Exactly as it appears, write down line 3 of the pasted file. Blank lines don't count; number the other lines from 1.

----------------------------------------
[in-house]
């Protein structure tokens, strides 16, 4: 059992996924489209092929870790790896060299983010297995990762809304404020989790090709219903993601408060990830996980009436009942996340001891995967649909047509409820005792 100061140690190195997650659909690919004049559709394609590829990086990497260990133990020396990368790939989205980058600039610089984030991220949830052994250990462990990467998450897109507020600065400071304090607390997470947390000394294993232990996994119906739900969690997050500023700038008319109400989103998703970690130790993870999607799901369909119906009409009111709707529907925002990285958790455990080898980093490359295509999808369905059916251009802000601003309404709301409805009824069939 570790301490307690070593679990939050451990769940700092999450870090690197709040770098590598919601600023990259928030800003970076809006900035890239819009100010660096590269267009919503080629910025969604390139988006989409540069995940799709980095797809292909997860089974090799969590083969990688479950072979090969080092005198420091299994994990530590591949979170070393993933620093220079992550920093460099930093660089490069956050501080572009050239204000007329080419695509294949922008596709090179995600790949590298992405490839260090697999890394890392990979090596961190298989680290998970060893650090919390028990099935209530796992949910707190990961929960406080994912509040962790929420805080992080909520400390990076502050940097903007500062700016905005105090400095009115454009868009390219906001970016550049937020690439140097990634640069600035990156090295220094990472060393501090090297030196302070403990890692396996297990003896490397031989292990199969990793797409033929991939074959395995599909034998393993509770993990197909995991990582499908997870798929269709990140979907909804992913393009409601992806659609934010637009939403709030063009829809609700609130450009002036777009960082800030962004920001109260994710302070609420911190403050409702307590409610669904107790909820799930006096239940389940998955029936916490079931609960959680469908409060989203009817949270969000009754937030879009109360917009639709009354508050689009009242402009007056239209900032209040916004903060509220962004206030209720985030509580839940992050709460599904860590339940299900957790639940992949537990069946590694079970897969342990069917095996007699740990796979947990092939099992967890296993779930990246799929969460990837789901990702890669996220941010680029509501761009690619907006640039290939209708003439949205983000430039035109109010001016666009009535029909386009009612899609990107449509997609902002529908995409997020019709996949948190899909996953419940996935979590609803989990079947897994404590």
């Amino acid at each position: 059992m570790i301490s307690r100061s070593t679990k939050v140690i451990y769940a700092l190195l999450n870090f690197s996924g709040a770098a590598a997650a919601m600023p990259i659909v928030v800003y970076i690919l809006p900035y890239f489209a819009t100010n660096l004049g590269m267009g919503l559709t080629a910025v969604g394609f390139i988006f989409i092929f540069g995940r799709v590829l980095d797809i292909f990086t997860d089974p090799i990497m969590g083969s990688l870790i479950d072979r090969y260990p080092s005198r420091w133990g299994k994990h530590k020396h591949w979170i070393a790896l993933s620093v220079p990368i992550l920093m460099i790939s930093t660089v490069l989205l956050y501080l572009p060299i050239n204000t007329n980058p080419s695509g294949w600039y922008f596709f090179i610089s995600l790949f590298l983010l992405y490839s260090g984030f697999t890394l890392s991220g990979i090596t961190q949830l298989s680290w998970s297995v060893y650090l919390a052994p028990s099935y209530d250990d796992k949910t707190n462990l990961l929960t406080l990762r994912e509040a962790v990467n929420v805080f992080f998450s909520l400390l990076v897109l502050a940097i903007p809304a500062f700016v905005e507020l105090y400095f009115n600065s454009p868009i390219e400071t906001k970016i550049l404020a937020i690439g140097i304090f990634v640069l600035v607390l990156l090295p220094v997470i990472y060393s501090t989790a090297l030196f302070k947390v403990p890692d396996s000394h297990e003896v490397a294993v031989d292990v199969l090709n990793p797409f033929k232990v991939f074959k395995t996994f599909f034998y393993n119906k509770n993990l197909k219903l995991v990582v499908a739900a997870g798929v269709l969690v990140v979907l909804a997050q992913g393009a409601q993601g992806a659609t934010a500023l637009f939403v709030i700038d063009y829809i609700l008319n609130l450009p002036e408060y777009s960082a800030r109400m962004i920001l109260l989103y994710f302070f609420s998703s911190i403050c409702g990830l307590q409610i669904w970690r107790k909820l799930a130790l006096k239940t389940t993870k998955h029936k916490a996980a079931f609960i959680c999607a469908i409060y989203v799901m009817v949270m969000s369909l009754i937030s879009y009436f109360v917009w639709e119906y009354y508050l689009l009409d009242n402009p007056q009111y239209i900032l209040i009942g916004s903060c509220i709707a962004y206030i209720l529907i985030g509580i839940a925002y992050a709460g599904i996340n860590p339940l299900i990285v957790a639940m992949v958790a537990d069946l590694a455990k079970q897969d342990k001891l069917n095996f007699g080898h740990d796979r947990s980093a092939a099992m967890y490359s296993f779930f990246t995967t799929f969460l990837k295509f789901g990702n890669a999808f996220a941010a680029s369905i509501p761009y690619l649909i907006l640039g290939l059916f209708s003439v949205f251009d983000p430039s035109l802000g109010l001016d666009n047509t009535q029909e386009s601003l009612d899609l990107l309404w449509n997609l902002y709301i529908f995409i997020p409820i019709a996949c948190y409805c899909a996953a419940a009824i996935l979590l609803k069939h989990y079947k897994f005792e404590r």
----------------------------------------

């Amino acid at each position: 059992m570790i301490s307690r100061s070593t679990k939050v140690i451990y769940a700092l190195l999450n870090f690197s996924g709040a770098a590598a997650a919601m600023p990259i659909v928030v800003y970076i690919l809006p900035y890239f489209a819009t100010n660096l004049g590269m267009g919503l559709t080629a910025v969604g394609f390139i988006f989409i092929f540069g995940r799709v590829l980095d797809i292909f990086t997860d089974p090799i990497m969590g083969s990688l870790i479950d072979r090969y260990p080092s005198r420091w133990g299994k994990h530590k020396h591949w979170i070393a790896l993933s620093v220079p990368i992550l920093m460099i790939s930093t660089v490069l989205l956050y501080l572009p060299i050239n204000t007329n980058p080419s695509g294949w600039y922008f596709f090179i610089s995600l790949f590298l983010l992405y490839s260090g984030f697999t890394l890392s991220g990979i090596t961190q949830l298989s680290w998970s297995v060893y650090l919390a052994p028990s099935y209530d250990d796992k949910t707190n462990l990961l929960t406080l990762r994912e509040a962790v990467n929420v805080f992080f998450s909520l400390l990076v897109l502050a940097i903007p809304a500062f700016v905005e507020l105090y400095f009115n600065s454009p868009i390219e400071t906001k970016i550049l404020a937020i690439g140097i304090f990634v640069l600035v607390l990156l090295p220094v997470i990472y060393s501090t989790a090297l030196f302070k947390v403990p890692d396996s000394h297990e003896v490397a294993v031989d292990v199969l090709n990793p797409f033929k232990v991939f074959k395995t996994f599909f034998y393993n119906k509770n993990l197909k219903l995991v990582v499908a739900a997870g798929v269709l969690v990140v979907l909804a997050q992913g393009a409601q993601g992806a659609t934010a500023l637009f939403v709030i700038d063009y829809i609700l008319n609130l450009p002036e408060y777009s960082a800030r109400m962004i920001l109260l989103y994710f302070f609420s998703s911190i403050c409702g990830l307590q409610i669904w970690r107790k909820l799930a130790l006096k239940t389940t993870k998955h029936k916490a996980a079931f609960i959680c999607a469908i409060y989203v799901m009817v949270m969000s369909l009754i937030s879009y009436f109360v917009w639709e119906y009354y508050l689009l009409d009242n402009p007056q009111y239209i900032l209040i009942g916004s903060c509220i709707a962004y206030i209720l529907i985030g509580i839940a925002y992050a709460g599904i996340n860590p339940l299900i990285v957790a639940m992949v958790a537990d069946l590694a455990k079970q897969d342990k001891l069917n095996f007699g080898h740990d796979r947990s980093a092939a099992m967890y490359s296993f779930f990246t995967t799929f969460l990837k295509f789901g990702n890669a999808f996220a941010a680029s369905i509501p761009y690619l649909i907006l640039g290939l059916f209708s003439v949205f251009d983000p430039s035109l802000g109010l001016d666009n047509t009535q029909e386009s601003l009612d899609l990107l309404w449509n997609l902002y709301i529908f995409i997020p409820i019709a996949c948190y409805c899909a996953a419940a009824i996935l979590l609803k069939h989990y079947k897994f005792e404590r």